WESTERN’S MASTER’S PROGRAM IN ENTREPRENEURSHIP
TAKES SECOND PLACE IN NATIONAL COMPETITION

CULLOWHEE - Less than a year after its inception, the master’s degree program in entrepreneurship at Western Carolina University claimed second place in a recent national competition among business schools from across the United States.

Western, home of the nation’s only master’s degree program in entrepreneurship, finished second to Harvard University in the 2004 United States Association for Small Business and Entrepreneurship National Model MBA Program Award competition, held Jan. 15-18 as part of the association’s annual conference in Dallas.

Jim and JoAnn Carland.
Jim and JoAnn Carland, co-directors of Western’s undergraduate and graduate degree programs in entrepreneurship, in action in the classroom.

Representing Western at the competition were Jim and JoAnn Carland, the husband-and-wife team who are co-directors of Western’s undergraduate and graduate degree programs in entrepreneurship.

“We feel that it’s quite an accomplishment for our new master’s degree program in entrepreneurship to finish second only to Harvard, with its 31 professors and $25 million endowment,” said Leroy Kauffman, dean of the College of Business at Western. “We came away with our heads held high, and proud of ourselves and our program, which is still in its infancy. The judges encouraged us to apply for the competition again next year.”

The University of North Carolina Board of Governors recently approved Western’s master’s degree in entrepreneurship as an Internet-based program, enhancing the university’s existing residential degree program by also allowing it to be offered in an on-line format.

“By extending the reach of the master’s degree program via the Internet, Western is leading the nation in the creation of entrepreneurial vision and entrepreneurial will,” said Jim Carland. “By ‘will,’ we mean the perseverance required to actually create and grow a venture.”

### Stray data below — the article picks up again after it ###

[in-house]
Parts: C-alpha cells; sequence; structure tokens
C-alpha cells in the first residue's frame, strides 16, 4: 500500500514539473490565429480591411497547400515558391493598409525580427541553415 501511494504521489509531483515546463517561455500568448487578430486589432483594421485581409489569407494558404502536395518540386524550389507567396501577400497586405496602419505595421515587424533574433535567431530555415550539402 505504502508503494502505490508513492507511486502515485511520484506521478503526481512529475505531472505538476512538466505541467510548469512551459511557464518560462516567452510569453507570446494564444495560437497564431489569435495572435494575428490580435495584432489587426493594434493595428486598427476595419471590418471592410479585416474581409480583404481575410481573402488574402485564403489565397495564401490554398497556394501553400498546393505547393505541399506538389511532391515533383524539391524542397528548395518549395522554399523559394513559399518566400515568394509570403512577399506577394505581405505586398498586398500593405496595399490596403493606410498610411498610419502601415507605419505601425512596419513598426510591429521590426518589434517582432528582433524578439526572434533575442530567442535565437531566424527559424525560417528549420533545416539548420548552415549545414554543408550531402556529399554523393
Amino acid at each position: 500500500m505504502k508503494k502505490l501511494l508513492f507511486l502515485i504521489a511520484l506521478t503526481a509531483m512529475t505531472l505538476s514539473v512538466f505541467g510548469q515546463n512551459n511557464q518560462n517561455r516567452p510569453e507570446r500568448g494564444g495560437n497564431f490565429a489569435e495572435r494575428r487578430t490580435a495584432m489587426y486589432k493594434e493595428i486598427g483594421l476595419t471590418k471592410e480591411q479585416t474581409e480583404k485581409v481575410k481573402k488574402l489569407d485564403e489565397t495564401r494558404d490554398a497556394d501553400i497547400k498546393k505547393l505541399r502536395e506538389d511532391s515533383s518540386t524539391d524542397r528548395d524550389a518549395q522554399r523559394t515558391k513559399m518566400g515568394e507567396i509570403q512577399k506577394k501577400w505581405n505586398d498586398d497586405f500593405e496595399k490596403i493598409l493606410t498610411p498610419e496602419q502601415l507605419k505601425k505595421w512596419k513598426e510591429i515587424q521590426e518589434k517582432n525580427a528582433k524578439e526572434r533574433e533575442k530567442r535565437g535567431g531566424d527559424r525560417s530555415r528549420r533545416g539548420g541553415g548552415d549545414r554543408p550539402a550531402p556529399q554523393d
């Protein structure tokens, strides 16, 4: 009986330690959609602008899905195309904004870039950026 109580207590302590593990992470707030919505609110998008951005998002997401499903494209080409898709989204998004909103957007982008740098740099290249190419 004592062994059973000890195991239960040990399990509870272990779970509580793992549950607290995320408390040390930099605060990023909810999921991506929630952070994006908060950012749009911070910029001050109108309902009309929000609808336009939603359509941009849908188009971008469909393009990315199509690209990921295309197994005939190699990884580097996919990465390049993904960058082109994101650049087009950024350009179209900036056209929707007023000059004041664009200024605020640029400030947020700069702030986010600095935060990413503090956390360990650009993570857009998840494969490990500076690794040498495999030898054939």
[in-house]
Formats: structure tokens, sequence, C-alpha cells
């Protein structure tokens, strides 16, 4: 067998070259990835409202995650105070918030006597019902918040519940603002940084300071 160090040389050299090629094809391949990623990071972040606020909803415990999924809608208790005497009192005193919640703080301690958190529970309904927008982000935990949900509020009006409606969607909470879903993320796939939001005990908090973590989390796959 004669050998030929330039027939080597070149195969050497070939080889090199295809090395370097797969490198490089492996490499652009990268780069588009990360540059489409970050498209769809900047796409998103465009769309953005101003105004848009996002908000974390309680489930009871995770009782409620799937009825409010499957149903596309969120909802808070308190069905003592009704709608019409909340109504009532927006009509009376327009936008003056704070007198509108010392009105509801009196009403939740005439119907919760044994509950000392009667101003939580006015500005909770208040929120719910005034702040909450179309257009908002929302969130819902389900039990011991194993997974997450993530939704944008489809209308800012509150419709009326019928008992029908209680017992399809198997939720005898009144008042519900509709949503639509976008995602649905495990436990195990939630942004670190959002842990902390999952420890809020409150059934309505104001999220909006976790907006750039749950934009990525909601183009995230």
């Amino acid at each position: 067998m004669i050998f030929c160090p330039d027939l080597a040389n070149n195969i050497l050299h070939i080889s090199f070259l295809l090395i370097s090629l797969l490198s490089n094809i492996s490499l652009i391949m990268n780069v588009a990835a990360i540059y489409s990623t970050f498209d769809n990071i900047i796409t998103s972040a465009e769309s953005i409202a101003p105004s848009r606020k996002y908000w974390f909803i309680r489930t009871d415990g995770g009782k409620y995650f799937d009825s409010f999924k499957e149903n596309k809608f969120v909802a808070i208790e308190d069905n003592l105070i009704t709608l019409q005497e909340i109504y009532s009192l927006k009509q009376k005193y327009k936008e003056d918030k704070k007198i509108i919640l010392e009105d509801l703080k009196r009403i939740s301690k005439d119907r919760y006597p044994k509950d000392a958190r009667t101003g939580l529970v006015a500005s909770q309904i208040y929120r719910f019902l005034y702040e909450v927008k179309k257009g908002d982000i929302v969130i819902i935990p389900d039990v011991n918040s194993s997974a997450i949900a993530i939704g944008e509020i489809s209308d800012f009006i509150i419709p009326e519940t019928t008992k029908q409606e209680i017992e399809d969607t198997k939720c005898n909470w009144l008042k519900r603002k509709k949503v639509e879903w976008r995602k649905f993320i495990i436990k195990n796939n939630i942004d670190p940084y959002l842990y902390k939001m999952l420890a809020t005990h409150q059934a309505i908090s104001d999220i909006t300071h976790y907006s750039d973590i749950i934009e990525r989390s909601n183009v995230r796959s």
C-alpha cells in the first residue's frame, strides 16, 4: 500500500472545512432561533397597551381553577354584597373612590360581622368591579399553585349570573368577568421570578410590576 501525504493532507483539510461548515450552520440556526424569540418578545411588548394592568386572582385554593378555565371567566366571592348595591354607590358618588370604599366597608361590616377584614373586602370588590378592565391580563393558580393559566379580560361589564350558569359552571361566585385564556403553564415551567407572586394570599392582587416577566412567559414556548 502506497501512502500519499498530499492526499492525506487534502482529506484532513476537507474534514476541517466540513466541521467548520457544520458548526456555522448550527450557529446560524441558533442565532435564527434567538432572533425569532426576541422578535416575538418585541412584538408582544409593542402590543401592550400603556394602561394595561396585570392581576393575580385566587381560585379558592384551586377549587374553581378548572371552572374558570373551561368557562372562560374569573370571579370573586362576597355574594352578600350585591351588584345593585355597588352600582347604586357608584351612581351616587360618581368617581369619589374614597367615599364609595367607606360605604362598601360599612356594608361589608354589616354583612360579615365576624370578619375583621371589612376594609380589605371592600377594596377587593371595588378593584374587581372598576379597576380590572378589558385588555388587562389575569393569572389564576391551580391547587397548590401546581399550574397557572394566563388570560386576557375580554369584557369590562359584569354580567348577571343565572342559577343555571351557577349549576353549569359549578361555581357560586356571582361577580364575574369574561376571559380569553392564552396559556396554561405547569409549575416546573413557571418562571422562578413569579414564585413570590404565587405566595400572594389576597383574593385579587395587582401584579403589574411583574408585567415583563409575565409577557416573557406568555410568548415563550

The perseverance to succeed in the business world comes from self-confidence and knowledge, said JoAnn Carland. “Our primary task as entrepreneurial educators is to impact the self confidence, as well as the creativity and the vision, of prospective and nascent entrepreneurs,” she said. “We don’t think anything else has the economic development potential of small business creation.”

The entrepreneurship degree programs are designed to address a critical need across North Carolina for sustainable economic development through successful small business start-ups by developing students’ entrepreneurial abilities, one of the most frequently cited requirements for a successful career in business and for a healthy and robust economy.

A U.S. Small Business Administration study states that, between 1988 and 1993, companies with fewer than 500 employees created 1.8 million new jobs, while companies with more than 500 employees created only 100,000 new jobs. The agency also estimates that only 40 percent of new business ventures survive through the first five years, largely due to a lack of preparation by the entrepreneurs. Programs such as Western’s are designed to help provide those skills, Kauffman said.

The mission of the United States Association for Small Business and Entrepreneurship is to advance knowledge and foster business development through entrepreneurship education and research. USASBE is regarded as the premier network for entrepreneurship educators at all student levels, for professional practitioners, for entrepreneurship researchers, and for government policy makers.

For more information about the master’s degree in entrepreneurship or other graduate study programs, contact Western’s Office of Research and Graduate Studies at (828) 227-7398 or (800) 369-9854.


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Last modified: Wednesday, March 26, 2014 | Originally published: Monday, February 9, 2004
Copyright 2003 by Western Carolina University